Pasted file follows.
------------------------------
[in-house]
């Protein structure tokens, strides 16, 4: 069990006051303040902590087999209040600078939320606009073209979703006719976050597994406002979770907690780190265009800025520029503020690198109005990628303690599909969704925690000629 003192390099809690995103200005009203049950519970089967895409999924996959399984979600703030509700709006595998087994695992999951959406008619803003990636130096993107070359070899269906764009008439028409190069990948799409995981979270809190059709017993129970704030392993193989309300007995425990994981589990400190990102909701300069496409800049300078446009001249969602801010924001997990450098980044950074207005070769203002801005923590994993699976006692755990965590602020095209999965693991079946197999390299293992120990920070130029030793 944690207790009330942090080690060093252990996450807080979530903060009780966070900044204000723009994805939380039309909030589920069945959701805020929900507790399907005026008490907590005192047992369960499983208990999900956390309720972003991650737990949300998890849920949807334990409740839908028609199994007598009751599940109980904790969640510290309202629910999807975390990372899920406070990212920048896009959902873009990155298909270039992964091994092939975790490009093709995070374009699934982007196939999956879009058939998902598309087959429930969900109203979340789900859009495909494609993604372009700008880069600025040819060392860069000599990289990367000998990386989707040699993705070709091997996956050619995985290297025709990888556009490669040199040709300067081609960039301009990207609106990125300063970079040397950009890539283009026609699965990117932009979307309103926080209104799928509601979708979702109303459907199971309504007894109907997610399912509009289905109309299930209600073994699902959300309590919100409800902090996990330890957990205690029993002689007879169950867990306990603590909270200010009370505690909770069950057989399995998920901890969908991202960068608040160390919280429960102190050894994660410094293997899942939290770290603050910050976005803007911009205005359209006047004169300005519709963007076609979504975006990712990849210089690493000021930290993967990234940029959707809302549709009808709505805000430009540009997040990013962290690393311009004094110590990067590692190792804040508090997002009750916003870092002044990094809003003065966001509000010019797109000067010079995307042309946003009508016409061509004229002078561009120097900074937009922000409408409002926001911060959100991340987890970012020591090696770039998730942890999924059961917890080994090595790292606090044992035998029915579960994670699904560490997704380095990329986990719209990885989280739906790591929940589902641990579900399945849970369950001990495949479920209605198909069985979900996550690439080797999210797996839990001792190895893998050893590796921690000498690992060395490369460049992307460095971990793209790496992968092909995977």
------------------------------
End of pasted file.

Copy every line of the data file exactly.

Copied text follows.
[in-house]
């Protein structure tokens, strides 16, 4: 069990006051303040902590087999209040600078939320606009073209979703006719976050597994406002979770907690780190265009800025520029503020690198109005990628303690599909969704925690000629 003192390099809690995103200005009203049950519970089967895409999924996959399984979600703030509700709006595998087994695992999951959406008619803003990636130096993107070359070899269906764009008439028409190069990948799409995981979270809190059709017993129970704030392993193989309300007995425990994981589990400190990102909701300069496409800049300078446009001249969602801010924001997990450098980044950074207005070769203002801005923590994993699976006692755990965590602020095209999965693991079946197999390299293992120990920070130029030793 944690207790009330942090080690060093252990996450807080979530903060009780966070900044204000723009994805939380039309909030589920069945959701805020929900507790399907005026008490907590005192047992369960499983208990999900956390309720972003991650737990949300998890849920949807334990409740839908028609199994007598009751599940109980904790969640510290309202629910999807975390990372899920406070990212920048896009959902873009990155298909270039992964091994092939975790490009093709995070374009699934982007196939999956879009058939998902598309087959429930969900109203979340789900859009495909494609993604372009700008880069600025040819060392860069000599990289990367000998990386989707040699993705070709091997996956050619995985290297025709990888556009490669040199040709300067081609960039301009990207609106990125300063970079040397950009890539283009026609699965990117932009979307309103926080209104799928509601979708979702109303459907199971309504007894109907997610399912509009289905109309299930209600073994699902959300309590919100409800902090996990330890957990205690029993002689007879169950867990306990603590909270200010009370505690909770069950057989399995998920901890969908991202960068608040160390919280429960102190050894994660410094293997899942939290770290603050910050976005803007911009205005359209006047004169300005519709963007076609979504975006990712990849210089690493000021930290993967990234940029959707809302549709009808709505805000430009540009997040990013962290690393311009004094110590990067590692190792804040508090997002009750916003870092002044990094809003003065966001509000010019797109000067010079995307042309946003009508016409061509004229002078561009120097900074937009922000409408409002926001911060959100991340987890970012020591090696770039998730942890999924059961917890080994090595790292606090044992035998029915579960994670699904560490997704380095990329986990719209990885989280739906790591929940589902641990579900399945849970369950001990495949479920209605198909069985979900996550690439080797999210797996839990001792190895893998050893590796921690000498690992060395490369460049992307460095971990793209790496992968092909995977």